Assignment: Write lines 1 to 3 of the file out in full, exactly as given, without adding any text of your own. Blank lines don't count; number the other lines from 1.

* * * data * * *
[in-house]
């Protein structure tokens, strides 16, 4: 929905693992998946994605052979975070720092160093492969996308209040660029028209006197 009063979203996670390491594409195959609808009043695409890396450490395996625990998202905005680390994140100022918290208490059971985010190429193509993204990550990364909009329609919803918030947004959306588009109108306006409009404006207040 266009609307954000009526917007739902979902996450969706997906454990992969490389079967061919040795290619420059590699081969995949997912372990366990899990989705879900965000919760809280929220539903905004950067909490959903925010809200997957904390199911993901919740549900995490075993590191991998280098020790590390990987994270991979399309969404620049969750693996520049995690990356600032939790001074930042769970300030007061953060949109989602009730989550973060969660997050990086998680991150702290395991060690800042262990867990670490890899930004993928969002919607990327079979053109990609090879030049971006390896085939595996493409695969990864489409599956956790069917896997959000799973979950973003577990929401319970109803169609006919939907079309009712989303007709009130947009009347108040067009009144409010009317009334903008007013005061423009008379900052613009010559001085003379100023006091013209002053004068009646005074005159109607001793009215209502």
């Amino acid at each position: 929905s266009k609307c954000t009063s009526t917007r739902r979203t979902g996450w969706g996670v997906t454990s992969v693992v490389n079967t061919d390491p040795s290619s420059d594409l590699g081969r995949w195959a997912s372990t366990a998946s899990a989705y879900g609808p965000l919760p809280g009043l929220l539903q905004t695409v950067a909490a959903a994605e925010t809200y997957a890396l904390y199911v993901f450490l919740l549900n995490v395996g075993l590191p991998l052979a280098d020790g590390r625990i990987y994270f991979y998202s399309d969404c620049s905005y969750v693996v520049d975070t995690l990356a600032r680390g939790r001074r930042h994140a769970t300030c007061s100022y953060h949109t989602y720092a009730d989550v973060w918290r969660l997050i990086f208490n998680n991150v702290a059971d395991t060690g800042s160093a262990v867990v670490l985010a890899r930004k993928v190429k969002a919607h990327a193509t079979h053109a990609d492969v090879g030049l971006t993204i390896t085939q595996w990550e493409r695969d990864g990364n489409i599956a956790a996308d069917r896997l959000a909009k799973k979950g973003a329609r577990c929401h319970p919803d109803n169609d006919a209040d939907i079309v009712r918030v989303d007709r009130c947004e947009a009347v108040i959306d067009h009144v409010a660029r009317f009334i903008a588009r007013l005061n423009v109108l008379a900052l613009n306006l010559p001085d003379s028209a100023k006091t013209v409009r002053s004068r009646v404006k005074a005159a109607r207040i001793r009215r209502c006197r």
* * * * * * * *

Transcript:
[in-house]
């Protein structure tokens, strides 16, 4: 929905693992998946994605052979975070720092160093492969996308209040660029028209006197 009063979203996670390491594409195959609808009043695409890396450490395996625990998202905005680390994140100022918290208490059971985010190429193509993204990550990364909009329609919803918030947004959306588009109108306006409009404006207040 266009609307954000009526917007739902979902996450969706997906454990992969490389079967061919040795290619420059590699081969995949997912372990366990899990989705879900965000919760809280929220539903905004950067909490959903925010809200997957904390199911993901919740549900995490075993590191991998280098020790590390990987994270991979399309969404620049969750693996520049995690990356600032939790001074930042769970300030007061953060949109989602009730989550973060969660997050990086998680991150702290395991060690800042262990867990670490890899930004993928969002919607990327079979053109990609090879030049971006390896085939595996493409695969990864489409599956956790069917896997959000799973979950973003577990929401319970109803169609006919939907079309009712989303007709009130947009009347108040067009009144409010009317009334903008007013005061423009008379900052613009010559001085003379100023006091013209002053004068009646005074005159109607001793009215209502």
């Amino acid at each position: 929905s266009k609307c954000t009063s009526t917007r739902r979203t979902g996450w969706g996670v997906t454990s992969v693992v490389n079967t061919d390491p040795s290619s420059d594409l590699g081969r995949w195959a997912s372990t366990a998946s899990a989705y879900g609808p965000l919760p809280g009043l929220l539903q905004t695409v950067a909490a959903a994605e925010t809200y997957a890396l904390y199911v993901f450490l919740l549900n995490v395996g075993l590191p991998l052979a280098d020790g590390r625990i990987y994270f991979y998202s399309d969404c620049s905005y969750v693996v520049d975070t995690l990356a600032r680390g939790r001074r930042h994140a769970t300030c007061s100022y953060h949109t989602y720092a009730d989550v973060w918290r969660l997050i990086f208490n998680n991150v702290a059971d395991t060690g800042s160093a262990v867990v670490l985010a890899r930004k993928v190429k969002a919607h990327a193509t079979h053109a990609d492969v090879g030049l971006t993204i390896t085939q595996w990550e493409r695969d990864g990364n489409i599956a956790a996308d069917r896997l959000a909009k799973k979950g973003a329609r577990c929401h319970p919803d109803n169609d006919a209040d939907i079309v009712r918030v989303d007709r009130c947004e947009a009347v108040i959306d067009h009144v409010a660029r009317f009334i903008a588009r007013l005061n423009v109108l008379a900052l613009n306006l010559p001085d003379s028209a100023k006091t013209v409009r002053s004068r009646v404006k005074a005159a109607r207040i001793r009215r209502c006197r």